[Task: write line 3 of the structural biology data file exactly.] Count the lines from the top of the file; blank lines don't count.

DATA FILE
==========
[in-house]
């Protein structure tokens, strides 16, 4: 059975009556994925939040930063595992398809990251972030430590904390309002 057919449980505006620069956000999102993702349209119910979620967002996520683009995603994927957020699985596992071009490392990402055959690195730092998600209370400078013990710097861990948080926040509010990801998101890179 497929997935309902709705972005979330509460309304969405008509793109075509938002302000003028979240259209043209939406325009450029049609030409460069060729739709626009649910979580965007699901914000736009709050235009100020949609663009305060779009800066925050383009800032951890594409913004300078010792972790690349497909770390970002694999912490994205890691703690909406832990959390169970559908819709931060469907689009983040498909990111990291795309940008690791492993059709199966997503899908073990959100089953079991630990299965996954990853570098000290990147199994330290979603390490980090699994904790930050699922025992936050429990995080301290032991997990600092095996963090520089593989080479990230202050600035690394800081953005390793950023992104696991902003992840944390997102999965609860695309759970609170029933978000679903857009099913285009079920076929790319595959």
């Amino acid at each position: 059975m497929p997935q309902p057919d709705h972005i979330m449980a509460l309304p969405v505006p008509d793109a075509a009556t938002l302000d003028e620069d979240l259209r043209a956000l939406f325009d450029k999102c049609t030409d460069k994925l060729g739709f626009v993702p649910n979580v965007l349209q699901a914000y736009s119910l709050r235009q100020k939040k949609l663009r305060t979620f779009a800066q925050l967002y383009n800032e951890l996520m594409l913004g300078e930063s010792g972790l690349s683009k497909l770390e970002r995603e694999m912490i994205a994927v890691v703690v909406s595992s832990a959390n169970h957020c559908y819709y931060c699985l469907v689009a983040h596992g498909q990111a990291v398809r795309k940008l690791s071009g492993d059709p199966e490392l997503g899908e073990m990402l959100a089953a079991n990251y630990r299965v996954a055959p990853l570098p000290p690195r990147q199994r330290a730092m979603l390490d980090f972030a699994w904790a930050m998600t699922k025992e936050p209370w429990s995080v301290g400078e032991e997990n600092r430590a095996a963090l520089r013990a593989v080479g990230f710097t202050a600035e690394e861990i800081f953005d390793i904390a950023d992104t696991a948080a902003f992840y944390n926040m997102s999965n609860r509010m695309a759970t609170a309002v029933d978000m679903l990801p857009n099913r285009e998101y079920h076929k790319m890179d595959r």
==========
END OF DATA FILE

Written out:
């Amino acid at each position: 059975m497929p997935q309902p057919d709705h972005i979330m449980a509460l309304p969405v505006p008509d793109a075509a009556t938002l302000d003028e620069d979240l259209r043209a956000l939406f325009d450029k999102c049609t030409d460069k994925l060729g739709f626009v993702p649910n979580v965007l349209q699901a914000y736009s119910l709050r235009q100020k939040k949609l663009r305060t979620f779009a800066q925050l967002y383009n800032e951890l996520m594409l913004g300078e930063s010792g972790l690349s683009k497909l770390e970002r995603e694999m912490i994205a994927v890691v703690v909406s595992s832990a959390n169970h957020c559908y819709y931060c699985l469907v689009a983040h596992g498909q990111a990291v398809r795309k940008l690791s071009g492993d059709p199966e490392l997503g899908e073990m990402l959100a089953a079991n990251y630990r299965v996954a055959p990853l570098p000290p690195r990147q199994r330290a730092m979603l390490d980090f972030a699994w904790a930050m998600t699922k025992e936050p209370w429990s995080v301290g400078e032991e997990n600092r430590a095996a963090l520089r013990a593989v080479g990230f710097t202050a600035e690394e861990i800081f953005d390793i904390a950023d992104t696991a948080a902003f992840y944390n926040m997102s999965n609860r509010m695309a759970t609170a309002v029933d978000m679903l990801p857009n099913r285009e998101y079920h076929k790319m890179d595959r």